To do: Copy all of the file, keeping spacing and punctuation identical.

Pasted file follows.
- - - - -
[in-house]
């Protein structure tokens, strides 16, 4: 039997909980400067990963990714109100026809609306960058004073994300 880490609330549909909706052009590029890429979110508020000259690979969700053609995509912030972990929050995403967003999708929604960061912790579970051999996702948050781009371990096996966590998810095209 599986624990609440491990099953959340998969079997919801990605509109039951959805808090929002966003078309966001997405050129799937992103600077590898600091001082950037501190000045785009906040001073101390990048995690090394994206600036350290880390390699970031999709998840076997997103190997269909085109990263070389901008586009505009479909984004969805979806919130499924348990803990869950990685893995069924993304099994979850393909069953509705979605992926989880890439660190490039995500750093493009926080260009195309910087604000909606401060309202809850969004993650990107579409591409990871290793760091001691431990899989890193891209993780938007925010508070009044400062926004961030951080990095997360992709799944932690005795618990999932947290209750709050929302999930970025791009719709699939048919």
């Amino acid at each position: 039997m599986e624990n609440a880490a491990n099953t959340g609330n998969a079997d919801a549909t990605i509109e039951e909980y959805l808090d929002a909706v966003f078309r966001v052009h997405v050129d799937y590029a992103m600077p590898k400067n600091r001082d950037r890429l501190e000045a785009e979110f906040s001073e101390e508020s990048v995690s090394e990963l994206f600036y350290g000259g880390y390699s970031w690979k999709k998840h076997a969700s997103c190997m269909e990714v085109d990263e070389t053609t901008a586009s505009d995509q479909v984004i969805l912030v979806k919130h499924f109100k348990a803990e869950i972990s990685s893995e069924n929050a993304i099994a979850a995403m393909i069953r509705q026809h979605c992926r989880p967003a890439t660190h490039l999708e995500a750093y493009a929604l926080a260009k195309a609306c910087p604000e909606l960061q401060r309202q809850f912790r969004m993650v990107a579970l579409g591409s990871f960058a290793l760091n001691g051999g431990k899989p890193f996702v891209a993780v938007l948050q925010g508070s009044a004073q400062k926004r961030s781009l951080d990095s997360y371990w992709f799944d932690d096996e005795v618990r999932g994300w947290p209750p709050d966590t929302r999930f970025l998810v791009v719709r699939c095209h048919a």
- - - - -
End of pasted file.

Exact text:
[in-house]
């Protein structure tokens, strides 16, 4: 039997909980400067990963990714109100026809609306960058004073994300 880490609330549909909706052009590029890429979110508020000259690979969700053609995509912030972990929050995403967003999708929604960061912790579970051999996702948050781009371990096996966590998810095209 599986624990609440491990099953959340998969079997919801990605509109039951959805808090929002966003078309966001997405050129799937992103600077590898600091001082950037501190000045785009906040001073101390990048995690090394994206600036350290880390390699970031999709998840076997997103190997269909085109990263070389901008586009505009479909984004969805979806919130499924348990803990869950990685893995069924993304099994979850393909069953509705979605992926989880890439660190490039995500750093493009926080260009195309910087604000909606401060309202809850969004993650990107579409591409990871290793760091001691431990899989890193891209993780938007925010508070009044400062926004961030951080990095997360992709799944932690005795618990999932947290209750709050929302999930970025791009719709699939048919």
């Amino acid at each position: 039997m599986e624990n609440a880490a491990n099953t959340g609330n998969a079997d919801a549909t990605i509109e039951e909980y959805l808090d929002a909706v966003f078309r966001v052009h997405v050129d799937y590029a992103m600077p590898k400067n600091r001082d950037r890429l501190e000045a785009e979110f906040s001073e101390e508020s990048v995690s090394e990963l994206f600036y350290g000259g880390y390699s970031w690979k999709k998840h076997a969700s997103c190997m269909e990714v085109d990263e070389t053609t901008a586009s505009d995509q479909v984004i969805l912030v979806k919130h499924f109100k348990a803990e869950i972990s990685s893995e069924n929050a993304i099994a979850a995403m393909i069953r509705q026809h979605c992926r989880p967003a890439t660190h490039l999708e995500a750093y493009a929604l926080a260009k195309a609306c910087p604000e909606l960061q401060r309202q809850f912790r969004m993650v990107a579970l579409g591409s990871f960058a290793l760091n001691g051999g431990k899989p890193f996702v891209a993780v938007l948050q925010g508070s009044a004073q400062k926004r961030s781009l951080d990095s997360y371990w992709f799944d932690d096996e005795v618990r999932g994300w947290p209750p709050d966590t929302r999930f970025l998810v791009v719709r699939c095209h048919a």